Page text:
He noted, “I have the utmost respect for police officers. Jerry (Coborn), I’ve known him for years. I like Joe (Turnbough). Joe is a good human being. Administration wise, I have not seen a lot of great administration.”

Going back to his incident with the vicious dog situation and how it was handled by police, Gehlert noted that Elrod was more concerned about “frigging his little playmate than doing his job.”

He said video showed the animal being ripped apart. Nothing ever got done, Gehlert said, despite being told to by Elrod to send him the video.

Back to the neighborhood watch issue, he cautioned them to be careful.

“All I can say is find people that you trust,” said Gehlert. “Find people you can put your faith in. Don’t put yourself in danger. You are not trained for it. Sometimes you all kill a man and then have second guesses. All of this stuff is going to be beyond what I ever thought would happen.”

Gehlert, who served as a police officer for both the city of Belle and Maries County Sheriff’s Department in 2004-05, said Tuesday afternoon that he did not know at the time he addressed the board and citizens Oct. 8 that Elrod had been terminated.

“I did not know until Debbie (Turnbough) said it,” Gehlert said. “Don’t get me wrong, I was elated to hear it.”

He said the biggest thing for him during the meeting was Turnbough not warning people not to confront criminals.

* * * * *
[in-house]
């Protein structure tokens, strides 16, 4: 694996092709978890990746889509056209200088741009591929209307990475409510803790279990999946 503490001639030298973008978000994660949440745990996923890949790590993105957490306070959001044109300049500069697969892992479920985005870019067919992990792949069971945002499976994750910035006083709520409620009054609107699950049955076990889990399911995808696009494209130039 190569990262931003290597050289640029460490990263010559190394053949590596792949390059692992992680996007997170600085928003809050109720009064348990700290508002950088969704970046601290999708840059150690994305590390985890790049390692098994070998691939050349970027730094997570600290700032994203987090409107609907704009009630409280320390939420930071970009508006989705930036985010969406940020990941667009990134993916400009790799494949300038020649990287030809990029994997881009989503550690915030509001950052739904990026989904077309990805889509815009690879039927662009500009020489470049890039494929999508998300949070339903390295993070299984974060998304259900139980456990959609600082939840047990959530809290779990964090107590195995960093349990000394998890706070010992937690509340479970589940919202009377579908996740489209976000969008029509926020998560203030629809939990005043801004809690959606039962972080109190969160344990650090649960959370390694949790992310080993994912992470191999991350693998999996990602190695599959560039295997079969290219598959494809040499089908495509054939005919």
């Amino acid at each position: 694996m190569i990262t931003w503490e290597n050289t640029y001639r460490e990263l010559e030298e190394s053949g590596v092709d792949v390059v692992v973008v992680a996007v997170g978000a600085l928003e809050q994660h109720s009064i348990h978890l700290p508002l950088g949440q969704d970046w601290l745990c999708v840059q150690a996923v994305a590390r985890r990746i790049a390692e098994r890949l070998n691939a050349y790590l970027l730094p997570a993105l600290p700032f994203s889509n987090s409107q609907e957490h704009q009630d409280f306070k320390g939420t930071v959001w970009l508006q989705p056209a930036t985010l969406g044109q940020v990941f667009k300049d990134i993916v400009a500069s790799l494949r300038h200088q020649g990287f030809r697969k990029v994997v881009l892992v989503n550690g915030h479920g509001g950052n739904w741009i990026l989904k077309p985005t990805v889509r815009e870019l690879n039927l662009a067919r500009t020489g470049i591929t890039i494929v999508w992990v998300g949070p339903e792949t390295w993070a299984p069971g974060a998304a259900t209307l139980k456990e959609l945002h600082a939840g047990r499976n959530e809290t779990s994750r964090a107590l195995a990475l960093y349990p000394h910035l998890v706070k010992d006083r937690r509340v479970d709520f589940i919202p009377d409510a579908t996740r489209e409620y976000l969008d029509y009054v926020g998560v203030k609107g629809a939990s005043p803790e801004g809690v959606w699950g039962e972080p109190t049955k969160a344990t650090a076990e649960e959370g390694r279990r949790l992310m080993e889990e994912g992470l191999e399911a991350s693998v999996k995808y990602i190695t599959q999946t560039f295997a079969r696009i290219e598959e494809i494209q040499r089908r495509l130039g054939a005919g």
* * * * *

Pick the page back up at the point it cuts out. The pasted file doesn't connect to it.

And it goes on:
“People were asking very specific questions about the neighborhood watch and what they could and couldn’t do,” Gehlert said. “A lot of these people could get hurt really bad trying to do the job the police should do, and if they do get info, and get hurt, and the police do nothing, they did it all for nothing because it wouldn’t go anywhere.”

Back to his issue about the dogs years ago, Gehlert said he turned all of his own information in about Elrod and Buddemeyer to Turnbough, the Maries County Sheriff, and the Missouri State Highway Patrol, but no one wanted to touch it.

“The calls and stuff, all (Turnbough) had to do was check Osage County Dispatch records and Elrod’s phone 10 minutes after,” Gehlert said. “If the Elrod situation had been taken care of even last year,  there might not been a murder that happened. If (Buddemeyer) wouldn’t have had an officer try to cover up for her or cover the information, she might not have killed anybody. Had Joe done his job and taken care of this officer that is a horrible human being, someone might still be alive. I know, it’s a stretch.”

Buddemeyer is charged with first-degree murder but has not yet gone to trial on allegations she shot and killer her step-father in November 2018 in Bland.

Gehert said Turnbough is a fantastic human being, but a terrible administrator. He has hear that Elrod has been performing administrative duties at the police department. The Advocate has noted Elrod presenting information during the last year-and-a-half’s worth of city meetings.

“Left with a person doing a full-time job somewhere else, but also supposed to be working a full-time job protecting the town I live in,” Gehlert said. “Who is going to do that job? If you can’t be held by your word or oath, you shouldn’t be working in law enforcement or any security for that matter.”

Elrod was contacted for comment Monday afternoon and Tuesday afternoon on his cellphone. The Advocate left two messages, but did not receive a call back.